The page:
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Less Than Human

Charles Platt

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Science fiction

An SF Gateway eBook: bringing the classics to the future.

Burt is a trillion dollars' worth of robot - with a ten minute gap in his programming that renders him virtually useless to his creators. Still, since coming to Earth he has managed to find a snappy new set of clothes, a cure for cancer and a sixteen year old girlfriend.

Now he's made some really amazing discoveries about himself and his adopted home. Discoveries ranging from the amazing Presidential robot, to deviant mechanized sex, to mutant wildlife in Lake Michigan, to the truth behind kill-crazed New York City cops. Discoveries that are going to make life a lot harder for the chief programmer and the powers that be . . . and a lot more lethal for Burt and his newfound friends.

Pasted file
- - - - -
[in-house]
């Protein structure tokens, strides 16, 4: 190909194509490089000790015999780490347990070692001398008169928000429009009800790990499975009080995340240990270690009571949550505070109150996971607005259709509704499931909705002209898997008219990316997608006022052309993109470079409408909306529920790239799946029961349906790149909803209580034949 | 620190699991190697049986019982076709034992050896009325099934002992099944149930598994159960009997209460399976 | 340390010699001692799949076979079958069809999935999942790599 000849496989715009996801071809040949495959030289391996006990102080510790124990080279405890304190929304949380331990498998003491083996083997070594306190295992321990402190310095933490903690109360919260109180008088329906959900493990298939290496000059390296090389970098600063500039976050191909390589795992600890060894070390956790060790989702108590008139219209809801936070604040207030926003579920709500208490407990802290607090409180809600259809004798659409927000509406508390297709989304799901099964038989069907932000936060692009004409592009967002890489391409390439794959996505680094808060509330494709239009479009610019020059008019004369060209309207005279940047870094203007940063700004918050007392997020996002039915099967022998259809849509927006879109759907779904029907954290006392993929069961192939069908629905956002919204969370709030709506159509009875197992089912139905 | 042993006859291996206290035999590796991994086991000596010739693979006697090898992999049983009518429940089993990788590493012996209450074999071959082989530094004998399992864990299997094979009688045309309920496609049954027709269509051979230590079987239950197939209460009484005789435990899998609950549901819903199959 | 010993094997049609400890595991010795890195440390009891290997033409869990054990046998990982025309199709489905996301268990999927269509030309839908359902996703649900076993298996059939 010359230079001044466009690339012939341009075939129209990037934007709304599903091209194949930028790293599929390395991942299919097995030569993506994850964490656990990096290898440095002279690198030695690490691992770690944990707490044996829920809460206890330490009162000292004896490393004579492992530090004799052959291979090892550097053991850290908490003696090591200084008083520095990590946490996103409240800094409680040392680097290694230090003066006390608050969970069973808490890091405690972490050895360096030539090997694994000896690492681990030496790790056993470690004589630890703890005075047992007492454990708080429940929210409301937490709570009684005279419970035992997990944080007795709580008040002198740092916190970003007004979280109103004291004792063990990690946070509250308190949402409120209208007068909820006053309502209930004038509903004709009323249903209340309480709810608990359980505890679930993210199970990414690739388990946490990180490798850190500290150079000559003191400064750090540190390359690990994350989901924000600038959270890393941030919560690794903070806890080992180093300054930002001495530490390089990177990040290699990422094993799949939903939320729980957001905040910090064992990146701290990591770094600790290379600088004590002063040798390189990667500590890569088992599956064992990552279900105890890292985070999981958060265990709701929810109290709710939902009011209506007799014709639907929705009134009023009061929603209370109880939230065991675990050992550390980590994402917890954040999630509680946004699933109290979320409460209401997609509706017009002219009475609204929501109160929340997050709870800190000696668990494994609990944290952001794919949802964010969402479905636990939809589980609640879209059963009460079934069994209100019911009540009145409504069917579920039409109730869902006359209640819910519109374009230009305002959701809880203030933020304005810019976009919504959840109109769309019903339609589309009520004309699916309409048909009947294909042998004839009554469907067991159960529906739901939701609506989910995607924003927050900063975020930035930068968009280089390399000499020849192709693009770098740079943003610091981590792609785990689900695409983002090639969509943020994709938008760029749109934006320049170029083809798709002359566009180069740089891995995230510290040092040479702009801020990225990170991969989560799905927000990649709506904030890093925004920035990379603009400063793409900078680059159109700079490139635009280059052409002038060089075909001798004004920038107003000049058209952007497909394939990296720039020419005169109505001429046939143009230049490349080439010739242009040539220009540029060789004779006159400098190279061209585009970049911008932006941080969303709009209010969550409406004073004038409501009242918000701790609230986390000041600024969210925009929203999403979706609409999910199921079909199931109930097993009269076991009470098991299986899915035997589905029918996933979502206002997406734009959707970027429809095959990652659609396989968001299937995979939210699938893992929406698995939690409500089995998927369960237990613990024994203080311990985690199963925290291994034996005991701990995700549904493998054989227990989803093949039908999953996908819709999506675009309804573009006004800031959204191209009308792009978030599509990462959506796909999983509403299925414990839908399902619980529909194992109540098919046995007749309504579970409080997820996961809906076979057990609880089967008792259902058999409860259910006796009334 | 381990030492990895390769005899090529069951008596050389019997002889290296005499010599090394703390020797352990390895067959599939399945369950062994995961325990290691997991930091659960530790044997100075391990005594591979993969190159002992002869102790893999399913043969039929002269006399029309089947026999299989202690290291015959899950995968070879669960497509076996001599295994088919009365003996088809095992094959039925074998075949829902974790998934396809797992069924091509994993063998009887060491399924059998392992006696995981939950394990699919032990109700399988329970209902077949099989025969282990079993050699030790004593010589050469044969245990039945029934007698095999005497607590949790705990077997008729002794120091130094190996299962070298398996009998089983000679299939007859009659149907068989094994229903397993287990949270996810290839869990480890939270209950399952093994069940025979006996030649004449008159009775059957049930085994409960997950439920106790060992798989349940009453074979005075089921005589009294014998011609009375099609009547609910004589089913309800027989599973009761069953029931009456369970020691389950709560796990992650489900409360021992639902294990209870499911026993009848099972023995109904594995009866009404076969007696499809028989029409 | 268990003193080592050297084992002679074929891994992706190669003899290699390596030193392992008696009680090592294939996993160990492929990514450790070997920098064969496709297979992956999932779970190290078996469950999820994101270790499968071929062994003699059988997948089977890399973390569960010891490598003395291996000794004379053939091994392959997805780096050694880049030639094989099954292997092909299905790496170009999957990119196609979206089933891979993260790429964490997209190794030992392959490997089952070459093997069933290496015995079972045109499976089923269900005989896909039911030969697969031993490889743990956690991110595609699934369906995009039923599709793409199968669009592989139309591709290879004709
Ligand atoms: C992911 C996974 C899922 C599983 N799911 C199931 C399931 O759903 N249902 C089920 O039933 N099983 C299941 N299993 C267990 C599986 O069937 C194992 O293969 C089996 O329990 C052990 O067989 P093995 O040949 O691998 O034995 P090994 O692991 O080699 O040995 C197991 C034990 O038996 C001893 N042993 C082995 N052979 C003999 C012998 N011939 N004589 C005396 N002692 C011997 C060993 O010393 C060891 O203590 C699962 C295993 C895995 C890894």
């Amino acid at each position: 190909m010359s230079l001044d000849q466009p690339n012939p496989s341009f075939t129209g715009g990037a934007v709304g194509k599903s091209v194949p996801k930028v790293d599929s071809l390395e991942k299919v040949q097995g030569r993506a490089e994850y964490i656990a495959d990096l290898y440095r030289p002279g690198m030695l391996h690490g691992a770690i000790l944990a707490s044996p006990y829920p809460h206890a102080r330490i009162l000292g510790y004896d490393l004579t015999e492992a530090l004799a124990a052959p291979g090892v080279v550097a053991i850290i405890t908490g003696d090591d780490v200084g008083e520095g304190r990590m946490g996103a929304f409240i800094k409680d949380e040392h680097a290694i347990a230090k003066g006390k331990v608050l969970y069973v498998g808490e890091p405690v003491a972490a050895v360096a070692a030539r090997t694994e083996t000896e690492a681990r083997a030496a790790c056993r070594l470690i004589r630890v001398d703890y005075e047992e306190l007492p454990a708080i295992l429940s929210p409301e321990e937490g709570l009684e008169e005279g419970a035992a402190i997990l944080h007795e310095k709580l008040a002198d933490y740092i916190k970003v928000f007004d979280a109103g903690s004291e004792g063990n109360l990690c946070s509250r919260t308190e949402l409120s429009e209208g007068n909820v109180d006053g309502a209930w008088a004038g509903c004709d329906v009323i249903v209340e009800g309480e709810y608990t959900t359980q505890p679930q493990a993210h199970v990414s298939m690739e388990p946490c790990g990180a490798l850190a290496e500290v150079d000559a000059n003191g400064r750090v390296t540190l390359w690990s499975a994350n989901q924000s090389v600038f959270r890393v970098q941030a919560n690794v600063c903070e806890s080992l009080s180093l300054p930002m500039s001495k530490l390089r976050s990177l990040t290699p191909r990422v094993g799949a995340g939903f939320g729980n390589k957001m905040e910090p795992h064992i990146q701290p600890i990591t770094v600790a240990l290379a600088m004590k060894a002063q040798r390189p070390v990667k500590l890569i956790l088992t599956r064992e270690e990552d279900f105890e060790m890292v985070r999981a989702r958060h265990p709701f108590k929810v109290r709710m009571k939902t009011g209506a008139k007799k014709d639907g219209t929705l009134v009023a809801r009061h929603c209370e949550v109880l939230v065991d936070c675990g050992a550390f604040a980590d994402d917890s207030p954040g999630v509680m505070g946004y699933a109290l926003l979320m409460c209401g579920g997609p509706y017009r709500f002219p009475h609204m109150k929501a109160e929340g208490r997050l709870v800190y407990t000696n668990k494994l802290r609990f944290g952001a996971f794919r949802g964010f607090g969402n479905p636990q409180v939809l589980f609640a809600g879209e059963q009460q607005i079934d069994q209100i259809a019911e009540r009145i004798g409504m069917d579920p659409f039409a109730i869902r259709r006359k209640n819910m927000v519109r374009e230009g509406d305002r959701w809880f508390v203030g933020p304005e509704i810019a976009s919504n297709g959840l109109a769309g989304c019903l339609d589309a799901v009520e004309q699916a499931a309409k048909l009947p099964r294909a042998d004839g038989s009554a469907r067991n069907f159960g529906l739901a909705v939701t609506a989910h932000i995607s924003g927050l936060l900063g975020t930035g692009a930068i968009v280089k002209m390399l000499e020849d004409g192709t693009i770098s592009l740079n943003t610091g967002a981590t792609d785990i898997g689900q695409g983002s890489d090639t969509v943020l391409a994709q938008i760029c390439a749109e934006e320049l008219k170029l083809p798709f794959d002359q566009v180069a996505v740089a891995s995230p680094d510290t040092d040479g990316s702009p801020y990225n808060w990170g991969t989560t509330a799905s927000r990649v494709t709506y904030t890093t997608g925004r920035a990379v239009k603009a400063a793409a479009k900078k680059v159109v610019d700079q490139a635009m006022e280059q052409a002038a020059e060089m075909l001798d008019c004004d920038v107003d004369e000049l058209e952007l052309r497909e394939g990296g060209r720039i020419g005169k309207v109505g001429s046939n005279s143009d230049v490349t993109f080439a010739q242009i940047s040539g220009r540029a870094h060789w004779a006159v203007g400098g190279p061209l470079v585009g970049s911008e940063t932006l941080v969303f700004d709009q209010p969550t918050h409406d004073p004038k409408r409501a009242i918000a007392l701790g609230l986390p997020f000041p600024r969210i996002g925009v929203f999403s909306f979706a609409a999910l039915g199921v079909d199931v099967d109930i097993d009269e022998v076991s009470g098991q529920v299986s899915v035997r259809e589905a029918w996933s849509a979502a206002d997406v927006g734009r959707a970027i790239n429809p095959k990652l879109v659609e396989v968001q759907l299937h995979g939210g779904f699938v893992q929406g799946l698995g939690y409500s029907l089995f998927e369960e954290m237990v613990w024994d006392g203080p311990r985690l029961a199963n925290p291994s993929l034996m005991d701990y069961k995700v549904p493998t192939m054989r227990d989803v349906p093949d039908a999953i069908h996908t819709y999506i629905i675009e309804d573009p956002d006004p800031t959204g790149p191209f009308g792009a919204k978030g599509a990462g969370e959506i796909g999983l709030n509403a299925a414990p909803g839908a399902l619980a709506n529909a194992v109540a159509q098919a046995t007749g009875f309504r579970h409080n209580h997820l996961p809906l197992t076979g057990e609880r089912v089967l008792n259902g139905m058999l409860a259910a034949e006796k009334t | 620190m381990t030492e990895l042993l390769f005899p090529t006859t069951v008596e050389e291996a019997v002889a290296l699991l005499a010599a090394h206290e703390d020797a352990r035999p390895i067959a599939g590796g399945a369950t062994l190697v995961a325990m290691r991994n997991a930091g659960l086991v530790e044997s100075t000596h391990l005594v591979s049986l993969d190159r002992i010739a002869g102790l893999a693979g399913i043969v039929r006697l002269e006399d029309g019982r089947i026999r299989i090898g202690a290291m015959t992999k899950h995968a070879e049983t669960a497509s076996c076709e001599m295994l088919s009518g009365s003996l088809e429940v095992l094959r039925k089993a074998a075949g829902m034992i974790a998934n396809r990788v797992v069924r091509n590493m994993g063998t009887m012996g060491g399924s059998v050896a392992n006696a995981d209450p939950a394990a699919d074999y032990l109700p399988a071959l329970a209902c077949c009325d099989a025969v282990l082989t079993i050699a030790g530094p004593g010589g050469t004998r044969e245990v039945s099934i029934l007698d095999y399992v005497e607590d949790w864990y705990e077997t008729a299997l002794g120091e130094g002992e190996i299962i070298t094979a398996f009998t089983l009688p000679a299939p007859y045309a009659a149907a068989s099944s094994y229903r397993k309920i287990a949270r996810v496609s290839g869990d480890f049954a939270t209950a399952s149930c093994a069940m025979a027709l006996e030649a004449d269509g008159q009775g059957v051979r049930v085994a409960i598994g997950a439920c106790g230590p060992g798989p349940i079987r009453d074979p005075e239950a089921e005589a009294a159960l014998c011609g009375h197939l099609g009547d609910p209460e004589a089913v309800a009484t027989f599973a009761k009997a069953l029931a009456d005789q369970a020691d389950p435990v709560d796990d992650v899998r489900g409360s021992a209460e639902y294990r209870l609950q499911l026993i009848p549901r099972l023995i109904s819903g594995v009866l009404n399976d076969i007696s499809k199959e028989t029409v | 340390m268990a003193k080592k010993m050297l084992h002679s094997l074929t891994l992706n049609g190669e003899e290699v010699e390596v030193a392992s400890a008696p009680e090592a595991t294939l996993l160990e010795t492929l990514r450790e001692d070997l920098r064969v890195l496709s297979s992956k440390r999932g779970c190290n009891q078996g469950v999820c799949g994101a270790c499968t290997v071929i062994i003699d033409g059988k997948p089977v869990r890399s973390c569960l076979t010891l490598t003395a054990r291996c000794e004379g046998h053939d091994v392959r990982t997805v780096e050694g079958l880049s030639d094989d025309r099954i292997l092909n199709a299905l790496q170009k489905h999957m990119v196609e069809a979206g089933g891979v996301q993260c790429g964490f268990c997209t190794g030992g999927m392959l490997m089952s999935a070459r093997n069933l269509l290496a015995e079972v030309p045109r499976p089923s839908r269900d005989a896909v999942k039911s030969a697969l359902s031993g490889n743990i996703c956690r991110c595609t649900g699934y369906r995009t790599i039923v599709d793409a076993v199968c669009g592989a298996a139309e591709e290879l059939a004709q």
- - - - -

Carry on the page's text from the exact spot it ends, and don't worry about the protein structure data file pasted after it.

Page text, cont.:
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Charles Platt

Charles Platt (1945 - )
Charles Platt was a science-fiction writer, editor, journalist, critic, and graphic designer from the 1960s through to the 1990s. He created a unique look for New Worlds magazine at the same time that it was publishing his stories, including the grimly predictive "Lone Zone" and the comedic "Garbage World." After emigrating to the United States in 1970, Platt was a science-fiction editor for three American publishers and founded The Patchin Review, a notoriously polemical lit-crit quarterly.

Platt's fiction has ranged from humorous novels, such as Less Than Human and Free Zone, to a meticulously researched techno-thriller, The Silicon Man, which was nominated for a Campbell award. His columns appeared in Interzone, Science Fiction Eye, and Fantasy and Science Fiction before he moved into tech journalism as a senior writer at Wired magazine. His science fiction remains a memorably unusual mix of humor, suspense, prediction, and social comment.

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